The Report details several implications of these growing domestic and international legal frameworks on humanitarian operations, including: a decrease or "chill" on fundraising; a reduction in the efficacy and a delay in timing of the delivery of humanitarian aid; and, a self-imposed censorship on public statements (particularly as it relates to political or societal critiques) relating to the broader context of the humanitarian work. While the Report's findings reveal the broadly adverse impact of the domestic and international counter-terrorism regimes on humanitarian work, it also provides seven proactive recommendations to mitigate the potential ongoing impact on humanitarian work. These recommendations include, among other things, that: the individual states and the humanitarian community should engage in an open dialogue on "how to better reconcile counter-terrorism measures and humanitarian action;" that counter-terrorism legal regimes should be amended "to include exceptions for humanitarian action" undertaken to address the basic human needs of the individual (regardless of affiliation, belief, politics, etc.); and, that humanitarian organizations should develop and strengthen "policies, procedures and systems used to minimize aid diversion" to armed actors (including listed entities or designated terrorisms) while balancing these efforts "against programme criticality and humanitarian need."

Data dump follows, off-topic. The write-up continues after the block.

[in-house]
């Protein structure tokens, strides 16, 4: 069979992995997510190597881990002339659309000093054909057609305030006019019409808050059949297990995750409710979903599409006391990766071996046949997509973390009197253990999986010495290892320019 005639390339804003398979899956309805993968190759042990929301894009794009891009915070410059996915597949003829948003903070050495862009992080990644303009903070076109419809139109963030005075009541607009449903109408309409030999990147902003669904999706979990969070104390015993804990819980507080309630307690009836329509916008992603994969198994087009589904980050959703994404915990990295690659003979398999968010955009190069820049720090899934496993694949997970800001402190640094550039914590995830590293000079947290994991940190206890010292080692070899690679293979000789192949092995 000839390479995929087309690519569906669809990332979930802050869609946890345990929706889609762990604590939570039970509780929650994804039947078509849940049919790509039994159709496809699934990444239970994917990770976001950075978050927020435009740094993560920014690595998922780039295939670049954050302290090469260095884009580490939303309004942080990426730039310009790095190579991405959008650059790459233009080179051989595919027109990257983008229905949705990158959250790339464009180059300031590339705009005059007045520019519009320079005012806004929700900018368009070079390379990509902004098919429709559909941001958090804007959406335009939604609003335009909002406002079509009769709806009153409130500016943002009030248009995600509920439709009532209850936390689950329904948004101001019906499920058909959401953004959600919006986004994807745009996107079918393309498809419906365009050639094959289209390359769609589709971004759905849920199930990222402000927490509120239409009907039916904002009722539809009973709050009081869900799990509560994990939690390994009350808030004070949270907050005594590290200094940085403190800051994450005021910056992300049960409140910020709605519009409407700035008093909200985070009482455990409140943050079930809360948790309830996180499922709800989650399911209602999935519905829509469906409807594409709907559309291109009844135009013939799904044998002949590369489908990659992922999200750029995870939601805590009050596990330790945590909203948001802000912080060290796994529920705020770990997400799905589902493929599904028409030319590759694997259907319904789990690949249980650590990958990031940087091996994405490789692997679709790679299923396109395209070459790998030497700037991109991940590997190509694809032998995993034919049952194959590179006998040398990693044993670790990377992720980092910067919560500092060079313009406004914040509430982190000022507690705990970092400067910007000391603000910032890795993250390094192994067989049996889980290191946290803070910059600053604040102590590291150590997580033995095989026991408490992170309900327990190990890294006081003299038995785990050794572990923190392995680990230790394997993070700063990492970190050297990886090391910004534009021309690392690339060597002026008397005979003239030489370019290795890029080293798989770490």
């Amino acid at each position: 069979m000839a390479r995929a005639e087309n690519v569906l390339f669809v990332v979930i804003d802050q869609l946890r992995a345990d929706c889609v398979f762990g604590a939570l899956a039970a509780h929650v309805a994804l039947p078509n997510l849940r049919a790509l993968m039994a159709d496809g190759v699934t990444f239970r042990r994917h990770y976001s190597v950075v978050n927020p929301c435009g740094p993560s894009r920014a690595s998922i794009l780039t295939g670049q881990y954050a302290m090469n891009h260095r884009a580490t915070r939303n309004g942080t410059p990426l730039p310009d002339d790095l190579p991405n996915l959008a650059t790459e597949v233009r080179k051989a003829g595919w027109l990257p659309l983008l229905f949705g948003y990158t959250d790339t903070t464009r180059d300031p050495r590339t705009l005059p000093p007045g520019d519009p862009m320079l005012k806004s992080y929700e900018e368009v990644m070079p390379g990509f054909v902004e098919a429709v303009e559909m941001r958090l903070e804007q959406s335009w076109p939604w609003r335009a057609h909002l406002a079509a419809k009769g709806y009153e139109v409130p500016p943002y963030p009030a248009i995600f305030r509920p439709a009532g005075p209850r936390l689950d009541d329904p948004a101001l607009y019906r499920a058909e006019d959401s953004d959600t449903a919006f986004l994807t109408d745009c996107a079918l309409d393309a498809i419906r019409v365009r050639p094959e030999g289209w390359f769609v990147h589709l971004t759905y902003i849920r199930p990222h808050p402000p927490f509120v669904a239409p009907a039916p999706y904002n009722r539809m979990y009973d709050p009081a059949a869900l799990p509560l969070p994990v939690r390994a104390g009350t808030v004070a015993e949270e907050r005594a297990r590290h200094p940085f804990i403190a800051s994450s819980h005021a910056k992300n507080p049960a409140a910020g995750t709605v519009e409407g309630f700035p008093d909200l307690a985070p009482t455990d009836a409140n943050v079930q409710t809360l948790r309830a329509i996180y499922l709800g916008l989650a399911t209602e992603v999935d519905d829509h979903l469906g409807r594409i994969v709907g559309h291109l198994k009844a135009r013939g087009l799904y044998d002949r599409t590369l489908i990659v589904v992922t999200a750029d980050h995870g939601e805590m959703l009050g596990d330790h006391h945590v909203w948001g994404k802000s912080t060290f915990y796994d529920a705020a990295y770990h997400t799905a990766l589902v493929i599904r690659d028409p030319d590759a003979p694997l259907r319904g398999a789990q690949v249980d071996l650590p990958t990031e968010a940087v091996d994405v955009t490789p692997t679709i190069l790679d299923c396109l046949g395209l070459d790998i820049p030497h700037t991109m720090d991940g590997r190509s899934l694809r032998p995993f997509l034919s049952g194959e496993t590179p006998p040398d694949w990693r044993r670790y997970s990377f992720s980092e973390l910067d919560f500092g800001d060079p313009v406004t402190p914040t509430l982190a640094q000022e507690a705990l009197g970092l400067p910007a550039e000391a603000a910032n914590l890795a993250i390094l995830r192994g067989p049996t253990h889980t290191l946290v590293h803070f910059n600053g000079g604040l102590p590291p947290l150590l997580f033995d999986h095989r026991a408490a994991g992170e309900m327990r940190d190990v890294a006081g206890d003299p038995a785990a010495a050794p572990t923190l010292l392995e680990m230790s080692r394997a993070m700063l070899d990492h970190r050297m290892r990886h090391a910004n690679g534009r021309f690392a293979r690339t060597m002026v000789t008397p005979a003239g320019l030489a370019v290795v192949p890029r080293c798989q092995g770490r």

Given the increase in counter-terrorism measures and enforcement globally, particularly in the area of the financing and support of terrorism, it is increasingly important for charities and non-profits which participate directly in or simply provide support to humanitarian aid programs to understand the scrutiny of humanitarian activities by government agencies and take the necessary proactive steps to put in place internal due diligence policies to minimize risk and protect charitable property.